SWSS3176 7q22 0.94 0.06 1.76 0.42 0.03 2.25 
 D8S552 8p22 0.07 0.00 0.61 0.90 0.05 2.00 
 D8S1179–D8S263 8q24.13–q24.21 1.90–2.00 2.11–2.58 0.13–0.00 2.31–0.90 1.86–1.50 0.50–0.00 
+ Bipolar disorder and major depressive disorder (LC4)        
 D1S1723 1q32.1 2.20 1.48 0.71 0.79 0.72 0.10 
 D6S1019 6p21.2 0.23 0.00 2.16 0.00 0.00 1.02 
 GATA101E02 10q21.3 0.82 0.00 3.58 1.07 0.07 1.94 
 D12S1052 12q21.1 0.19 0.00 2.19 0.08 0.00 1.45 

If the marker displayed an LOD score > 2 for a number of models, only the scores under the best model are shown.

Linkage analysis after stratification for a DISC1 schizophrenia-associating haplotype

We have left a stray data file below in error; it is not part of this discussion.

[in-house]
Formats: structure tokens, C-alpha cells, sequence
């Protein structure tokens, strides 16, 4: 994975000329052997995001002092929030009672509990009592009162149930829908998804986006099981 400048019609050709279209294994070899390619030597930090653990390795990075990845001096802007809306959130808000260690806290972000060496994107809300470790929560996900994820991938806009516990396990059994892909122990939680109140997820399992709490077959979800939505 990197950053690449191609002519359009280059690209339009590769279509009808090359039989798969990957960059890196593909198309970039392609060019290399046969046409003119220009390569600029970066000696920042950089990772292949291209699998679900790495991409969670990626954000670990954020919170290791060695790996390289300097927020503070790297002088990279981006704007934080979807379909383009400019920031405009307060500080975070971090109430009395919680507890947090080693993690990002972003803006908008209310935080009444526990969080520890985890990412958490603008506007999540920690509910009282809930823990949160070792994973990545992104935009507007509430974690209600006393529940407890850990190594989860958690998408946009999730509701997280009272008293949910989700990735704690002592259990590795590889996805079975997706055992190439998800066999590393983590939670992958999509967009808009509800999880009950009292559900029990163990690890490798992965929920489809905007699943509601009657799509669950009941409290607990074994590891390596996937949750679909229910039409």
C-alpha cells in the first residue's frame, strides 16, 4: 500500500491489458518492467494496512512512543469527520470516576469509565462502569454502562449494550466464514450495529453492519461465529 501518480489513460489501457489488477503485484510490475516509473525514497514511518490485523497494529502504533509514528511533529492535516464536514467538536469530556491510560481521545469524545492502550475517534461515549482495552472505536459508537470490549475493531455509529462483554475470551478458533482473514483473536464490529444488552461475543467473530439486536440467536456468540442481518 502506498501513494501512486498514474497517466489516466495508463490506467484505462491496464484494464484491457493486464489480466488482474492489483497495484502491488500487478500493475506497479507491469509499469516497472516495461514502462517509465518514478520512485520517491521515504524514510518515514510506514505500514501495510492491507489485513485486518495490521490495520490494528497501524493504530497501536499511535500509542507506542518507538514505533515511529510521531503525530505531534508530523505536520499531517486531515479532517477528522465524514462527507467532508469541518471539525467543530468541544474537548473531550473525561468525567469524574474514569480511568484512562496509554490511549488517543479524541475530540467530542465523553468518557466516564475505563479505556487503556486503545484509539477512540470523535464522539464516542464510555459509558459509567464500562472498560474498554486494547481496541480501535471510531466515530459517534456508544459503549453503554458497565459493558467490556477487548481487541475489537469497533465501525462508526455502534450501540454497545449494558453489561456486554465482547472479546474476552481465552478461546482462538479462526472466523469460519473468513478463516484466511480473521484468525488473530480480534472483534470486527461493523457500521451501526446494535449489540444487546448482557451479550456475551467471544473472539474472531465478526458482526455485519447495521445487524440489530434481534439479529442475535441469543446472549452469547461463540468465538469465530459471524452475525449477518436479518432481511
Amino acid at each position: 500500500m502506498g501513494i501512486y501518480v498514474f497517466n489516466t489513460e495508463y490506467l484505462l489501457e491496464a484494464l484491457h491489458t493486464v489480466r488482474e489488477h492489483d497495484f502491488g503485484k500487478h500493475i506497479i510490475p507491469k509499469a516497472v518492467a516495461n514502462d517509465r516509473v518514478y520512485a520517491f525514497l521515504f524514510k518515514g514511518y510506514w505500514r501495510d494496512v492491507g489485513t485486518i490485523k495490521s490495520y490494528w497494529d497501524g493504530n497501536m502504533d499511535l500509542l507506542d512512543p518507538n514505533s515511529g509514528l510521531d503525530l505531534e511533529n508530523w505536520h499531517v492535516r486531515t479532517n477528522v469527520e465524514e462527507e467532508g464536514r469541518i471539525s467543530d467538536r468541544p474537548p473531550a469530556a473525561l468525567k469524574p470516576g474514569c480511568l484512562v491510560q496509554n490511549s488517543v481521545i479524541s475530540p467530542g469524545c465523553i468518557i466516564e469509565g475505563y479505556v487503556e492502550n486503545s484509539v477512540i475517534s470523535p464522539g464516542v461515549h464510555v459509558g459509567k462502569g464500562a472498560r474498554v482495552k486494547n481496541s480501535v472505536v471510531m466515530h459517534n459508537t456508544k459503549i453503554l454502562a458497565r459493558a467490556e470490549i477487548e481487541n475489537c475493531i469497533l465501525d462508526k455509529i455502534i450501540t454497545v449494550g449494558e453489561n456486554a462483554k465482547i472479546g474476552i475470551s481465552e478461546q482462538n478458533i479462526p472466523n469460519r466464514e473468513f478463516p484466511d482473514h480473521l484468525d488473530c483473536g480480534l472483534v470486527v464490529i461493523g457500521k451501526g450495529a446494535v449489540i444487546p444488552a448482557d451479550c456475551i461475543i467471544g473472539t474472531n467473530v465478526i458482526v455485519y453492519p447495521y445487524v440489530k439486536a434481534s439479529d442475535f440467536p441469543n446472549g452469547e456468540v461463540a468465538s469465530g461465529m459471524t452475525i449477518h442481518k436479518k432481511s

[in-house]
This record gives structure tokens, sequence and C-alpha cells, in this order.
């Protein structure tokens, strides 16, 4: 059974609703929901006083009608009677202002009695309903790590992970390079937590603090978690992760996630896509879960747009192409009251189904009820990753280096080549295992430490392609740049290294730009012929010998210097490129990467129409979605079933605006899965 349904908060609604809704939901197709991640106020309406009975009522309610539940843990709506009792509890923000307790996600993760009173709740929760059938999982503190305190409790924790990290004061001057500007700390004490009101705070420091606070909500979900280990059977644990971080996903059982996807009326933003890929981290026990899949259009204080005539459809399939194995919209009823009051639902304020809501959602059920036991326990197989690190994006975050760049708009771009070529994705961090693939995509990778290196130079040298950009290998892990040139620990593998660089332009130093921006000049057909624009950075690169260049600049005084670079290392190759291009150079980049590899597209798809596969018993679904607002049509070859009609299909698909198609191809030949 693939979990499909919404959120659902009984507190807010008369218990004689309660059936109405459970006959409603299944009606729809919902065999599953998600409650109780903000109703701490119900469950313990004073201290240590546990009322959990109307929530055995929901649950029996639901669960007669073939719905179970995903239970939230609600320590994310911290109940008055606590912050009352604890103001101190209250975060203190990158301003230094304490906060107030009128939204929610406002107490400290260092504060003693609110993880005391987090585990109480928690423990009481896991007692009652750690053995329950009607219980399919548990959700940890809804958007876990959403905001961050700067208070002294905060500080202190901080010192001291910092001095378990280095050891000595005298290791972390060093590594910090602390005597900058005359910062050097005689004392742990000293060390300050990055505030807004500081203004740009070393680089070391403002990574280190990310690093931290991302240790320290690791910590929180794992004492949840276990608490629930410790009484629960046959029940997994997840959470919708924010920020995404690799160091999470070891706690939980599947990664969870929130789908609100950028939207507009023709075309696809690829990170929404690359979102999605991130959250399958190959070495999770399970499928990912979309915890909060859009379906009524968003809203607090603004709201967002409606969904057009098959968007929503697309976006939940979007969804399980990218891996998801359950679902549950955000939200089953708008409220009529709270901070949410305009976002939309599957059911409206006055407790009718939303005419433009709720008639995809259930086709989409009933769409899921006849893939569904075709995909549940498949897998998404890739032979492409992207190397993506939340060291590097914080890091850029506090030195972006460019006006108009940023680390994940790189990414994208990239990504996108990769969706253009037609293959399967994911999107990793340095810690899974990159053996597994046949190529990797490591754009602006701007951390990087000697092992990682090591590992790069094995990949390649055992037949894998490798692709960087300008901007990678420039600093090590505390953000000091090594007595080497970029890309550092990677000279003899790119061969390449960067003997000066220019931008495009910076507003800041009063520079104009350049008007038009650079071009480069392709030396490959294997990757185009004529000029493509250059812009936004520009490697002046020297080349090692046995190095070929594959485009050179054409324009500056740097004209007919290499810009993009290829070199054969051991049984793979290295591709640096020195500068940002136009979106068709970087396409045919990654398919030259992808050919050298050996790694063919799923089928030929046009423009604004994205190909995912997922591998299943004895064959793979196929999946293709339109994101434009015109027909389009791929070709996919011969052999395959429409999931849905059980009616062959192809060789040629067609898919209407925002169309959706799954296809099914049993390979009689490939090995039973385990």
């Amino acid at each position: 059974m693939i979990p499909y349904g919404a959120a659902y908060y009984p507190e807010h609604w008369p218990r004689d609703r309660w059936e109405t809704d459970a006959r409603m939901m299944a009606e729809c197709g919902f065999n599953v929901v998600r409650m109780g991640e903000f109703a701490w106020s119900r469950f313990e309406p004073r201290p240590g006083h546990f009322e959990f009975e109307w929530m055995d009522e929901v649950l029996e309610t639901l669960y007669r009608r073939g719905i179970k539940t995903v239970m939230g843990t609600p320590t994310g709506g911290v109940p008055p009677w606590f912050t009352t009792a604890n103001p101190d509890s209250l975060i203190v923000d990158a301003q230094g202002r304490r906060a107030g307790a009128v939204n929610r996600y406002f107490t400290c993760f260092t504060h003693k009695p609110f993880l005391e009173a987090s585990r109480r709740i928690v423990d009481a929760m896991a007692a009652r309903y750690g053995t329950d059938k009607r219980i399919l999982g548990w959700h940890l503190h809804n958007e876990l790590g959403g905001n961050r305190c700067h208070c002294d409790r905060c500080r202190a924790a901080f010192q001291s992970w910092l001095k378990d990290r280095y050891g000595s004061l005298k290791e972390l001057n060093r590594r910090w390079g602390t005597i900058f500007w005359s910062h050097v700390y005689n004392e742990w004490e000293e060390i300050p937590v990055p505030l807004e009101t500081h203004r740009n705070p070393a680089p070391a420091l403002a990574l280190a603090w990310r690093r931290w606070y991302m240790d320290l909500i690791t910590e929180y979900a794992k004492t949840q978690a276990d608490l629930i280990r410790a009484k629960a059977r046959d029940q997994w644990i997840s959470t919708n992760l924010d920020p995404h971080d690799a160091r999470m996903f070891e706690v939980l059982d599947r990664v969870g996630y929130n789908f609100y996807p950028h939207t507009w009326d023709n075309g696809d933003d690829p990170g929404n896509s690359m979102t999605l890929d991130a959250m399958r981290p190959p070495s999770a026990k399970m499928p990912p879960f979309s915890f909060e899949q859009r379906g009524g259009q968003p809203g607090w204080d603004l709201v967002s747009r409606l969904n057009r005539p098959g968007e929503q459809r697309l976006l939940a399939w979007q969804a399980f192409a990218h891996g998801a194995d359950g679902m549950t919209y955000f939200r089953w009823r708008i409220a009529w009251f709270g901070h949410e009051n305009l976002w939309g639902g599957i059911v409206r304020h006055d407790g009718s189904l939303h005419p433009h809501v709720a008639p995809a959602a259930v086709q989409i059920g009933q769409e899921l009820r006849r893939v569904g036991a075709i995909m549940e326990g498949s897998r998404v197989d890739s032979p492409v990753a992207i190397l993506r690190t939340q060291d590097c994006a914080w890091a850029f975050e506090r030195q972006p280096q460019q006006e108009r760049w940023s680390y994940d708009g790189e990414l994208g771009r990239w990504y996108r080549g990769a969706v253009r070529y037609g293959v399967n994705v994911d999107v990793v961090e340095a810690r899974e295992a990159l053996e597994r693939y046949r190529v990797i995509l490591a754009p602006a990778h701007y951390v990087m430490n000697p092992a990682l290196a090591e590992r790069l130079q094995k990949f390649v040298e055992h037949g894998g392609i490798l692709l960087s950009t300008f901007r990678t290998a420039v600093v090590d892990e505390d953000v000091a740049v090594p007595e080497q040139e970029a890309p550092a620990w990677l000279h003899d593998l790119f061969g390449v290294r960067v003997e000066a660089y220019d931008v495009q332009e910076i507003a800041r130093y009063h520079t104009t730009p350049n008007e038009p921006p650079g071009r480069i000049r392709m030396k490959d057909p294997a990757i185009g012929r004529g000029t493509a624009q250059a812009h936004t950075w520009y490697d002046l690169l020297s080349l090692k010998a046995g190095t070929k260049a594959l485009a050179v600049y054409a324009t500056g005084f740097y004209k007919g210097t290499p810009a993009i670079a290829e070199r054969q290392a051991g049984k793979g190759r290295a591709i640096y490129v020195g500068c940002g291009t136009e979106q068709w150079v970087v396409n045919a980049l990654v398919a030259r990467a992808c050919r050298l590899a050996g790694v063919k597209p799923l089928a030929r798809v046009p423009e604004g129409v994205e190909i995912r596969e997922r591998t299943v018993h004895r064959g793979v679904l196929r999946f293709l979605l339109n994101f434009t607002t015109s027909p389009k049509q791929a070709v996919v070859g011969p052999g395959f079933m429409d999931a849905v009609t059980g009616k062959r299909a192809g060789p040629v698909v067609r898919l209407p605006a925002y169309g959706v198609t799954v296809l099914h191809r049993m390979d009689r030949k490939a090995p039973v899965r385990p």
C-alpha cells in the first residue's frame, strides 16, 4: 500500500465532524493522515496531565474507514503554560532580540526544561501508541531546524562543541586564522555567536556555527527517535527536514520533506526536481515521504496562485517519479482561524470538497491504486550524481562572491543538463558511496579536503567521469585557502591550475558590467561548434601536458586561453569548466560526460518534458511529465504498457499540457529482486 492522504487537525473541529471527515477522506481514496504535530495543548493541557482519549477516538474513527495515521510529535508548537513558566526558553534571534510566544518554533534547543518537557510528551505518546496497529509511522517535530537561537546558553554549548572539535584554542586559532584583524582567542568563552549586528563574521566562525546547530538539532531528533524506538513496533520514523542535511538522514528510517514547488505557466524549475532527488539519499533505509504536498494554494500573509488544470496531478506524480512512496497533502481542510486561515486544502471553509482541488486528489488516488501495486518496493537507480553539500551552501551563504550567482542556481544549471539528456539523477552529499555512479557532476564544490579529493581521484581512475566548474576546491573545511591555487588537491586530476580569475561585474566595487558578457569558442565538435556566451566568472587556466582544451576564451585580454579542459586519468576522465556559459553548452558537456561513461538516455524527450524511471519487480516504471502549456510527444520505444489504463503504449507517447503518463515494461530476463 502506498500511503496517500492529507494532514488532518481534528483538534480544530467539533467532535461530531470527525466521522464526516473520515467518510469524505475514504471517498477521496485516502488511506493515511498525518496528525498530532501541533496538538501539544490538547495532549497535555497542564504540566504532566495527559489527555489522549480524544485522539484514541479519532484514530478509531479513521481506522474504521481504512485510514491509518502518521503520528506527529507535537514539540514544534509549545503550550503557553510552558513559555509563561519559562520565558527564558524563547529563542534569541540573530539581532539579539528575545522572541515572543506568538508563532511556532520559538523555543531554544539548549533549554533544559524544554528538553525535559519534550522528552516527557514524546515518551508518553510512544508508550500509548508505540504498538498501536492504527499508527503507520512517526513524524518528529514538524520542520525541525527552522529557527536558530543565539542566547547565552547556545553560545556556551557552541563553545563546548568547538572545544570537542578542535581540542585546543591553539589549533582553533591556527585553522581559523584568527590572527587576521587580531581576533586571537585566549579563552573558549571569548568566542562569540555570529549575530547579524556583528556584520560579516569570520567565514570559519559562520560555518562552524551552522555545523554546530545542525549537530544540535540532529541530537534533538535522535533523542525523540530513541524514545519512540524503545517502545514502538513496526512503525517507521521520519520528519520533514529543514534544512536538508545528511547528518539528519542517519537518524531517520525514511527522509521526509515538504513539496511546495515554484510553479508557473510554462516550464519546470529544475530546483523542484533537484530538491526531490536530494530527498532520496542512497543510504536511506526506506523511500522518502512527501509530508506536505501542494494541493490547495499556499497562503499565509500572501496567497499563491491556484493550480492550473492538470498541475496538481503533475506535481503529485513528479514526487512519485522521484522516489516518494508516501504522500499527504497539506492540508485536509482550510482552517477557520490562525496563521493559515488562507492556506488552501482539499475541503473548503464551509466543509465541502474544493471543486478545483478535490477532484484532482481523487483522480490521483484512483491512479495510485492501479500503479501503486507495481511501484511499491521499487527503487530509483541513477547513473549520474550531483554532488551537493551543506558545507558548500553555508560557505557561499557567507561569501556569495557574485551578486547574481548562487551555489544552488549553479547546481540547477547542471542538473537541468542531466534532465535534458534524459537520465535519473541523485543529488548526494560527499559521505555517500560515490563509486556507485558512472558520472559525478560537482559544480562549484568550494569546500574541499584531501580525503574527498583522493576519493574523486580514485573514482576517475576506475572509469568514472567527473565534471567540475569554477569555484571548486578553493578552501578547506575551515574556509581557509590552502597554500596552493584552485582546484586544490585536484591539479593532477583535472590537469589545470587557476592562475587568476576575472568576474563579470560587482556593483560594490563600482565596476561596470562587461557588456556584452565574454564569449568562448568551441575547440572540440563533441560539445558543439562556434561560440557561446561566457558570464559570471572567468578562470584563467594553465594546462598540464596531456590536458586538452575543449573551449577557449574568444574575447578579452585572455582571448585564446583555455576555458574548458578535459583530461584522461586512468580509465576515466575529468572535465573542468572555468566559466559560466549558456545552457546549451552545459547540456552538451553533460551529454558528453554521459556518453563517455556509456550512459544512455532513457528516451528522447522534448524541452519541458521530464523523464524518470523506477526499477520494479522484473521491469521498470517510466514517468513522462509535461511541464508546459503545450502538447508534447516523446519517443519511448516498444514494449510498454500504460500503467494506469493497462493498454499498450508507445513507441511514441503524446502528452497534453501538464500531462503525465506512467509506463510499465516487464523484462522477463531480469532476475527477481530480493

After we conditioned the study sample for the HEP3 allelic haplotype, three loci provided evidence for linkage (LOD > 3): 1q42 (D1S2709; LOD = 3.31), 10q21 (GATA101E02; LOD = 3.58) and 16p13 (D16S764; LOD = 3.17) (Table 1), all three within the sub-sample of families carrying the DISC1 risk allele (n = 145 families). It was expected that D1S2709 would display a high LOD score, since this marker showed the initial significant linkage in Finnish families and led to the discovery of the HEP3 haplotype, which was used here as the ascertainment criterion. On chromosome 16p13, two neighboring markers displayed LOD > 2 for the dominant model using the most restricted diagnostic class, LC1, with one of them showing LOD > 3. Most interestingly, this region of the genome contains a gene encoding a known DISC1-binding protein, NDE1 (25,26), located 0.8 Mb from the linked marker D16S764. Furthermore, linkage to this locus has also been observed in Finnish bipolar disorder families (27), implying some relevance for this genomic region not just to schizophrenia but also other mental disorders. The GATA101E02 marker on chromosome 10 displayed its evidence for linkage under the dominant model using the broadest diagnostic class, LC4. The linkage peak on 10q21 is located in virtually the same region previously found to display significant linkage to schizophrenia in Ashkenazi Jews (28) and suggested in other studies (29,30).